May 4, 2022 By Christian Murray
A significant number of Queens leaders are willing to strip Ed Koch’s name from the Queensboro Bridge, according to the results of a recent questionnaire.
The local leaders—including State Sen. Mike Gianaris, Assemblymember Zohran Mamdani and Congressmember Alexandria Ocasio-Cortez—said they would support a name change when questioned by the Jim Owles LGBT Democratic Club, an influential organization that provides endorsements for candidates.
Other elected officials who would back Koch’s removal include Congressmember Carolyn Maloney and Grace Meng, with Hakeem Jeffries saying he was open to the idea.
State Sen. Jessica Ramos and Assembly Jessica González-Rojas are also in favor of removing the late mayor’s name. So too are Assembly Members David Weprin, Andrew Hevesi and Alicia Hyndman.
Congressmember Tom Suozzi, who represents a portion of eastern Queens and is running for governor, was one of the few New York representatives to fill out the questionnaire and reject the proposal.
The club sent out a lengthy questionnaire to candidates running for office and has posted the responses online.
The club asked a pointed question about the bridge, which showed clear derision for Koch. The premise of the question was also not substantiated.
“In view of the fact that Ed Koch has been documented to have caused the deaths of hundreds of thousands of people with AIDS, and was blatantly racist, would you support a city bill to re-name the former Queensboro Bridge?”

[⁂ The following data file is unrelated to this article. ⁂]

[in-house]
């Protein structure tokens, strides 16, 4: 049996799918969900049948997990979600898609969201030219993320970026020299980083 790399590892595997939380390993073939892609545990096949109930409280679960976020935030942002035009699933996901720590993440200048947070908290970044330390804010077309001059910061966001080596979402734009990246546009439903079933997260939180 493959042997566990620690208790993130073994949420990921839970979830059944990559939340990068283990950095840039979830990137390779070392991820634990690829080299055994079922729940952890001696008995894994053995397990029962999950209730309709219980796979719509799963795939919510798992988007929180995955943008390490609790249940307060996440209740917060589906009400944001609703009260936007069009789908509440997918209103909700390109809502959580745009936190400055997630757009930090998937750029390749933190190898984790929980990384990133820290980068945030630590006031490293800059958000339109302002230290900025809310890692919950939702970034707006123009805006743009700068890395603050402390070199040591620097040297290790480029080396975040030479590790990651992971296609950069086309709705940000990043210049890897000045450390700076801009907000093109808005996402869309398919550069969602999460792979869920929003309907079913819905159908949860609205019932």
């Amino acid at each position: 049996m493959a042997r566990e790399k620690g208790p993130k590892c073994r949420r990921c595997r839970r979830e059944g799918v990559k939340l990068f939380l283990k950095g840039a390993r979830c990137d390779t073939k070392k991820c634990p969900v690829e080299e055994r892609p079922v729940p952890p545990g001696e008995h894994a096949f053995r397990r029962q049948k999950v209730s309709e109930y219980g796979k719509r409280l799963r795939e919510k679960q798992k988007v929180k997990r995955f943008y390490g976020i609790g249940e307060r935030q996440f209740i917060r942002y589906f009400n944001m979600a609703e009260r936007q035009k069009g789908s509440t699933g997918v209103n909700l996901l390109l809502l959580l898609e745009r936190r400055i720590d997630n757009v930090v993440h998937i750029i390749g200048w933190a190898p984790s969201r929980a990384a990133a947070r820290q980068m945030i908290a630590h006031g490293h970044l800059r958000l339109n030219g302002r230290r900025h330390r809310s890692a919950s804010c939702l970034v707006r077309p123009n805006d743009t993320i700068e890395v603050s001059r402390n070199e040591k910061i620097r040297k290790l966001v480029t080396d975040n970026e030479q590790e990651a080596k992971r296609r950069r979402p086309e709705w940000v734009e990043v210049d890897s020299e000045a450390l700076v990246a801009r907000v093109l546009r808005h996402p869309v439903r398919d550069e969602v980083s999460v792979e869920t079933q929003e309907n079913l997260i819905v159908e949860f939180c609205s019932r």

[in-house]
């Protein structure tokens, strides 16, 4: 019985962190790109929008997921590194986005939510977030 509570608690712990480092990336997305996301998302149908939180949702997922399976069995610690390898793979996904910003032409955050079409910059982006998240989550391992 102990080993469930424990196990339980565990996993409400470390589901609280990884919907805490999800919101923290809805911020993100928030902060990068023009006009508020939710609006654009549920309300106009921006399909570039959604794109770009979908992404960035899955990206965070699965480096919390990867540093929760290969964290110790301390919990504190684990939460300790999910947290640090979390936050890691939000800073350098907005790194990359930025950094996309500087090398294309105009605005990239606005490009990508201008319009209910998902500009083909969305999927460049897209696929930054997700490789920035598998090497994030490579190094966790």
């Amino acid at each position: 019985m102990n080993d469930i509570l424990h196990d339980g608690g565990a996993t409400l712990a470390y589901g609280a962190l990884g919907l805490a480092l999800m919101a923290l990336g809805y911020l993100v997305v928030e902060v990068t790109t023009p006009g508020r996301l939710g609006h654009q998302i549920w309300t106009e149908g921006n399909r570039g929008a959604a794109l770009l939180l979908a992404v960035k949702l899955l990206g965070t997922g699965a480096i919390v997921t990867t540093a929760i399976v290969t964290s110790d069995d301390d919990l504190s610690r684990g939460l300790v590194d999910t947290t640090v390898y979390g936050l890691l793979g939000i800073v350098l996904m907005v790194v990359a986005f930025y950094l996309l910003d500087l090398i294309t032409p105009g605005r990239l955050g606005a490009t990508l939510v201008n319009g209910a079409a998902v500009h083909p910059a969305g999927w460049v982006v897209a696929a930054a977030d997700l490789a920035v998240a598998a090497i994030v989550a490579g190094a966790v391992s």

“Do you authorize the use of your name for such a purpose?” the questionnaire adds, referring to whether the pol would be OK with his or her support being made public.
Most respondents answered in the affirmative.
The question was included in the questionnaire by Allen Roskoff, the leader of the club. Roskoff told the NYPost that Koch was a closeted homosexual who didn’t do enough to advance gay civil rights, including during the AIDS crisis, and therefore doesn’t deserve the honor.
The Queens Post was unable to reach Roskoff for comment.
The naming of the Ed Koch Bridge was controversial when it was passed by the city council in 2011, at the time of the late mayor’s 86th birthday. It had the backing of Mayor Michael Bloomberg as well as Council Speaker Christine Quinn, who was looking to replace Bloomberg as mayor and was allegedly seeking favor from the city’s Jewish community.
The renaming, however, irked then councilmember Peter Vallone, who represented Astoria. Vallone said Koch, a Manhattan resident, had limited connections to Queens.
“Mayor Ed Koch is truly a great man and deserving of an honor like this, but renaming a landmark so closely linked to our borough’s culture and history is not appropriate,” he told Queens Post at the time.
Community Board 2, which represents Sunnyside/Long Island City and Woodside, also opposed the renaming at the time arguing that Koch had little to do with Queens. Meanwhile, the Sunnyside Chamber of Commerce also gave the renaming the thumbs down.
This time the controversy deals with civil rights, as seen by elected leaders through today’s lens.
The AIDS epidemic was personal to Roskoff who lost his partner Jim Owles, for which the club is named, to the disease.
Council Member Bob Holden was critical of the elected officials for stating they were willing to scrap Koch’s name.
“Ed Koch cared deeply about this city and was the quintessential New Yorker,” Holden told the Queens Post. “It was a difficult time to be mayor. He inherited a terrible mess and had to make tough choices in a fiscal crisis, when there was no way to please everyone. But he did the job. His name should stay. The move to ‘cancel’ him is absurd.”
Let’s start with restoring the Tappan Zee. It should never have been renamed and the original name should have stayed with the new bridge.